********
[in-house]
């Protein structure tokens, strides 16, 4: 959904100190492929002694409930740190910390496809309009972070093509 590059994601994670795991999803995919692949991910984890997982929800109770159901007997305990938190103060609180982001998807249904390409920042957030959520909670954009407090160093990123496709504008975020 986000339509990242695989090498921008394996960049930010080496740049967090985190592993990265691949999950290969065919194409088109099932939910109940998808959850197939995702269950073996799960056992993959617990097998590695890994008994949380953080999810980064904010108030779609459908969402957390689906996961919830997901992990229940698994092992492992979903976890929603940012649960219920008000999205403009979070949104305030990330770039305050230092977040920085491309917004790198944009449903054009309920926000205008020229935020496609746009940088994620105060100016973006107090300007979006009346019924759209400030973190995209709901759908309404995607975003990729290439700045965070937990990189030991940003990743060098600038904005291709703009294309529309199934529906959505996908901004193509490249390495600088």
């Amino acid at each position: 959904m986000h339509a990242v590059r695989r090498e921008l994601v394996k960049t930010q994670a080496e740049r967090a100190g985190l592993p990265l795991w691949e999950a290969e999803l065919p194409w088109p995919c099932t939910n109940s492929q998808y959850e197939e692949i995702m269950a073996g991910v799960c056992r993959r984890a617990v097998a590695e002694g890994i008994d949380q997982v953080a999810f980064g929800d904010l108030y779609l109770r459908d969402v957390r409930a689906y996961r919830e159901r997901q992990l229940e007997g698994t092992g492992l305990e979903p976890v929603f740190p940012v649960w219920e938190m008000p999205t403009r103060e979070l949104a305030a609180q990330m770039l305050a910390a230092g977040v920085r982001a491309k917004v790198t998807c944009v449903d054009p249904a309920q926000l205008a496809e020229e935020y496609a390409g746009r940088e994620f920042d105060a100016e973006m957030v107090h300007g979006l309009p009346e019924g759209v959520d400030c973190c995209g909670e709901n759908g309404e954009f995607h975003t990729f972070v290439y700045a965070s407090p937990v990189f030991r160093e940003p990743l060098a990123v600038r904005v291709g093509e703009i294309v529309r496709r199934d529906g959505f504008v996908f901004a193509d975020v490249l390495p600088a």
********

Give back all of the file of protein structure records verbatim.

[in-house]
């Protein structure tokens, strides 16, 4: 959904100190492929002694409930740190910390496809309009972070093509 590059994601994670795991999803995919692949991910984890997982929800109770159901007997305990938190103060609180982001998807249904390409920042957030959520909670954009407090160093990123496709504008975020 986000339509990242695989090498921008394996960049930010080496740049967090985190592993990265691949999950290969065919194409088109099932939910109940998808959850197939995702269950073996799960056992993959617990097998590695890994008994949380953080999810980064904010108030779609459908969402957390689906996961919830997901992990229940698994092992492992979903976890929603940012649960219920008000999205403009979070949104305030990330770039305050230092977040920085491309917004790198944009449903054009309920926000205008020229935020496609746009940088994620105060100016973006107090300007979006009346019924759209400030973190995209709901759908309404995607975003990729290439700045965070937990990189030991940003990743060098600038904005291709703009294309529309199934529906959505996908901004193509490249390495600088």
């Amino acid at each position: 959904m986000h339509a990242v590059r695989r090498e921008l994601v394996k960049t930010q994670a080496e740049r967090a100190g985190l592993p990265l795991w691949e999950a290969e999803l065919p194409w088109p995919c099932t939910n109940s492929q998808y959850e197939e692949i995702m269950a073996g991910v799960c056992r993959r984890a617990v097998a590695e002694g890994i008994d949380q997982v953080a999810f980064g929800d904010l108030y779609l109770r459908d969402v957390r409930a689906y996961r919830e159901r997901q992990l229940e007997g698994t092992g492992l305990e979903p976890v929603f740190p940012v649960w219920e938190m008000p999205t403009r103060e979070l949104a305030a609180q990330m770039l305050a910390a230092g977040v920085r982001a491309k917004v790198t998807c944009v449903d054009p249904a309920q926000l205008a496809e020229e935020y496609a390409g746009r940088e994620f920042d105060a100016e973006m957030v107090h300007g979006l309009p009346e019924g759209v959520d400030c973190c995209g909670e709901n759908g309404e954009f995607h975003t990729f972070v290439y700045a965070s407090p937990v990189f030991r160093e940003p990743l060098a990123v600038r904005v291709g093509e703009i294309v529309r496709r199934d529906g959505f504008v996908f901004a193509d975020v490249l390495p600088a």